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Patel ‘potentially misled MPs’ over Covid-19 safety at asylum seekers camps

by Bethany Rielly

PRITI PATEL is facing allegations of having misled MPs over coronavirus safety at asylum-seeker accommodation after inspectors found squalid conditions at two sites.

On Monday, Her Majesty’s Inspectorate of Prisons and the Independent Chief Inspector of Borders & Immigration branded Penally camp in Pembrokeshire and Napier Barracks in Kent, where hundreds of asylum-seekers have been held since September, “impoverished,” “run-down” and in some areas “filthy.” 


 Gov UK
Living accommodation at Penally camp - Pic: Gov UK


Inspectors accused the Home Office of “fundamental failures” in leadership and planning, with Ms Patel’s department having only given contractors two weeks to prepare the sites.

Their findings back up warnings from Public Health England and Public Health Wales that the accommodation was not fit for use during the pandemic.

The inspectors’ report says that both sites were opened before the Home Office had implemented guidance from health officials, seemingly contradicting Ms Patel’s claims to the home-affairs select committee of MPs that such advice had been followed at all times.

Almost 200 asylum-seekers were infected with Covid-19 during an outbreak at Napier barracks in January.

The select committee’s chairwoman Yvette Cooper said: “The Home Office must immediately publish all the public-health advice they received before deciding to use the barracks and explain why they told the select committee they were operating in line with the guidance when this report is clear that they weren’t.”

Shadow immigration minister Holly Lynch said the Home Office has “seemingly mislead a commons committee.”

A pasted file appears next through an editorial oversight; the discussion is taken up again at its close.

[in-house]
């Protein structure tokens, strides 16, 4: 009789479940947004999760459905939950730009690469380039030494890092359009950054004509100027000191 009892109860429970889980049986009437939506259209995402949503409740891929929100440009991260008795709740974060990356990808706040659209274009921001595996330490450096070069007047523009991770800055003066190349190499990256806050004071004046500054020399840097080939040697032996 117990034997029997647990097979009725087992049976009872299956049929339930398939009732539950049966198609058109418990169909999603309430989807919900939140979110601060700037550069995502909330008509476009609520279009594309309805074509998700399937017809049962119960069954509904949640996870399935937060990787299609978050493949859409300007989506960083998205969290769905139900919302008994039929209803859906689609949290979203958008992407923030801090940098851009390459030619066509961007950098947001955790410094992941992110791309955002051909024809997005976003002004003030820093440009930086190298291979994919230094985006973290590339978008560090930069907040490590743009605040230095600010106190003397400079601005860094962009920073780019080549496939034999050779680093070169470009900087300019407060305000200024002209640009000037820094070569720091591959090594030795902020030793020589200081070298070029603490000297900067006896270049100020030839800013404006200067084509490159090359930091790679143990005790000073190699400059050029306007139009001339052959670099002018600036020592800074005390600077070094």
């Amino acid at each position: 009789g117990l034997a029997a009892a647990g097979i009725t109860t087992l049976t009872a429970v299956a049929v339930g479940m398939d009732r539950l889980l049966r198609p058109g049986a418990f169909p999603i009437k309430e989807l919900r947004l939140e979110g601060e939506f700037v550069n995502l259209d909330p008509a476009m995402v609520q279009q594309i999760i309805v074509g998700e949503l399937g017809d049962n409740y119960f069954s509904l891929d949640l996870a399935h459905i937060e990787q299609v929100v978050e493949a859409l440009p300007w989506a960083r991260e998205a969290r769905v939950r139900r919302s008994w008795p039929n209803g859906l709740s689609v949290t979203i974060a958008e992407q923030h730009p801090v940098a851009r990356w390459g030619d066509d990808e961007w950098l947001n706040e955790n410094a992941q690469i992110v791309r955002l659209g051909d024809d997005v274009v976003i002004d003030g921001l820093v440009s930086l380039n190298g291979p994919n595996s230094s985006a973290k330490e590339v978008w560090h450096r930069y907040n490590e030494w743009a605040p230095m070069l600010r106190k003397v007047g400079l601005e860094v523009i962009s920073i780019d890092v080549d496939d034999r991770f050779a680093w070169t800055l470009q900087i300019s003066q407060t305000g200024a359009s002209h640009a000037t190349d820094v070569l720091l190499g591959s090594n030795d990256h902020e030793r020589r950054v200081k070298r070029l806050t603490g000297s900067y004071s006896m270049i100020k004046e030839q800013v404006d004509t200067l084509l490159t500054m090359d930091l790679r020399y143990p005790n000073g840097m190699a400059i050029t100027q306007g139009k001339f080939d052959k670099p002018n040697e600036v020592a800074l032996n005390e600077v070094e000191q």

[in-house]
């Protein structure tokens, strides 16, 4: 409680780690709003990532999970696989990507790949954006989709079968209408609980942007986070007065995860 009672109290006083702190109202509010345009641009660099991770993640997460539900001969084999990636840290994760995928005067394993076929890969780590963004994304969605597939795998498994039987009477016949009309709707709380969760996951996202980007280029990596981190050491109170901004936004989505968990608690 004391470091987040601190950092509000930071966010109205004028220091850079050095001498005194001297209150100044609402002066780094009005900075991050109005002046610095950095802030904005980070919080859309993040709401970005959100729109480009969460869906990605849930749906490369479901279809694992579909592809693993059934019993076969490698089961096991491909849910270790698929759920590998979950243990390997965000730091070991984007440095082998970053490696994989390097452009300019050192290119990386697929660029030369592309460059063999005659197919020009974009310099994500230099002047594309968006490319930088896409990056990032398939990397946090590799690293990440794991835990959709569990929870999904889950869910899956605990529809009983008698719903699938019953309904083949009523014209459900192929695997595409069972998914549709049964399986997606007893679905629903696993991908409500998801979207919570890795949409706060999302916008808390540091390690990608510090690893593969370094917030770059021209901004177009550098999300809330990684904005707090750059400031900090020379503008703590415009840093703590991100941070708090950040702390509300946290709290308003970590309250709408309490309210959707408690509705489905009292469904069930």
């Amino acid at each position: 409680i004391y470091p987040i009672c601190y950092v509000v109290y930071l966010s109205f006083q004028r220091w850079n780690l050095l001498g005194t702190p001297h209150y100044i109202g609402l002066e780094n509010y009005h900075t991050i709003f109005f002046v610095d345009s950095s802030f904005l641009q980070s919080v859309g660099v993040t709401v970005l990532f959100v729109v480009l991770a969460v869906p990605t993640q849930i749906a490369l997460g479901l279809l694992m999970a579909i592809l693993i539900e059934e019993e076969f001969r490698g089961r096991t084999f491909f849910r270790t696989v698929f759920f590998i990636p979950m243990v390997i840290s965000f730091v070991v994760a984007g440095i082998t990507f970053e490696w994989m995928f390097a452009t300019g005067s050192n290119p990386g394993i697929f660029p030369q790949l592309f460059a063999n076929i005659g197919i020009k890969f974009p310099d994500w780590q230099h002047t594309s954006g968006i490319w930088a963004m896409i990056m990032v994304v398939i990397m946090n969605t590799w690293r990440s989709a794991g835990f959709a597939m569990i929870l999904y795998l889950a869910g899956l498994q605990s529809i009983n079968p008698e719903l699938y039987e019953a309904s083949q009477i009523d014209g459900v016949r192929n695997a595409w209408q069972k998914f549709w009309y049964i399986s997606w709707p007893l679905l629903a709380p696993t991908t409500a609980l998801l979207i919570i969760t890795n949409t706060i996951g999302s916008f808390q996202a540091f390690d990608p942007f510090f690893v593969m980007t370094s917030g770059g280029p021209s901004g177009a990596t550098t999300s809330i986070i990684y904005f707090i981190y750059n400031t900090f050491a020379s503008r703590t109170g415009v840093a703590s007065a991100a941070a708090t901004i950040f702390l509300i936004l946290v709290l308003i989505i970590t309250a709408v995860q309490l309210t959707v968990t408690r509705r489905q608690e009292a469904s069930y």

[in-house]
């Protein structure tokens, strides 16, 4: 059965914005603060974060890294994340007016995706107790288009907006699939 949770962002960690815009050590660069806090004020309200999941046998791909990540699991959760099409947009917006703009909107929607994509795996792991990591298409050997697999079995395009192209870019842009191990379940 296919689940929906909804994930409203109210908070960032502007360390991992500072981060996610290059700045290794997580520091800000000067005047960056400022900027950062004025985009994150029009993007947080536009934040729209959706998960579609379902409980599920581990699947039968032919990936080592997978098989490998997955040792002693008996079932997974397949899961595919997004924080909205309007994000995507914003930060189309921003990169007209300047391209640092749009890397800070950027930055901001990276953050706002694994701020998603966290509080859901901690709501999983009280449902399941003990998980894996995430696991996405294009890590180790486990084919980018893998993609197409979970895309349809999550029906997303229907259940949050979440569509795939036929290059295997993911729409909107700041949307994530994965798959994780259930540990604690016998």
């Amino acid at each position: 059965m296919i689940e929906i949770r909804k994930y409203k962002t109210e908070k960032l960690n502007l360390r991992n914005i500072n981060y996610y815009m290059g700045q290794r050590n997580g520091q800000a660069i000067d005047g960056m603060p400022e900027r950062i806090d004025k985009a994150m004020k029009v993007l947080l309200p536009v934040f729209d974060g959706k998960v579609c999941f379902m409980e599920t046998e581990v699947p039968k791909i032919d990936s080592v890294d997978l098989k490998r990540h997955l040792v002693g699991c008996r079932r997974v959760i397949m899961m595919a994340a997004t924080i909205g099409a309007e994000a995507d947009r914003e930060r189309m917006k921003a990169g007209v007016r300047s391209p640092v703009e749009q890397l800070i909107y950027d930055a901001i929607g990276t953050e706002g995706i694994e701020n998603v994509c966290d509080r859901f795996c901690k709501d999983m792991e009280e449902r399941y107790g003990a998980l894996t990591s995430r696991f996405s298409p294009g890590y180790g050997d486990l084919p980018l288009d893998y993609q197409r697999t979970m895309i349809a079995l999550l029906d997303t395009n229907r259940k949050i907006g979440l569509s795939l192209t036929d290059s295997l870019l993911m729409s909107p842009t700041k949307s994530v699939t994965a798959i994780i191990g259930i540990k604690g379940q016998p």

Labour MP Bell Ribeiro-Addy told the Morning Star that the report shows the Home Office “chose to put asylum seekers at risk” by not implementing PHE’s recommendations.

Referring to the discrepancies between the Home Office's claims and the report's findings on PHE guidance, she added: “It's not the first time a Conservative Home Secretary has misled MPs and the public about what's really going on in their Hostile Environment."

Campaigners have described the report as a “watershed moment” that must lead to the barracks’ closure, with some calling on the Home Secretary to resign. 

The Helen Bamber Foundation’s Jennifer Blair said: “These camps need to be closed and the people housed in them need to be moved urgently to safe housing in local communities.”

She said it was disturbing that asylum-seekeers were kept at the sites despite multiple warnings that it was not Covid-safe to do so.

Joint Council for the Welfare of Immigrants director Minnie Rahman said: “Priti Patel has proven time and time again that she is not fit for office and she must be removed as secretary of state immediately.”

Refugee Council chief executive Enver Solomon implored the government to “waste no time in shutting down the barracks.”

“The lessons must be learned from this sorry episode so that it is never repeated,” he said.

Care4Calais founder Clare Moseley said: "This is a watershed report and its initial findings are stark. The report makes it clear that these sites are not safe and it's obvious that no one else should be sent there."

Kent Refugee Action Network (KRAN) spokeswoman Bridget Chapman told the Star: "The report is every bit as damning as we expected. Before Napier Barracks was opened as a site by the Home Office we warned that it was entirely unsuitable to house vulnerable asylum seekers.

"We find it unforgivable that anyone was ever put there and we cannot now see how this failed experiment by the government can continue."

The Home Office claimed that is has met its statutory duty to provide asylum-seekers with suitable accommodation but that it has instructed service providers to make improvements.


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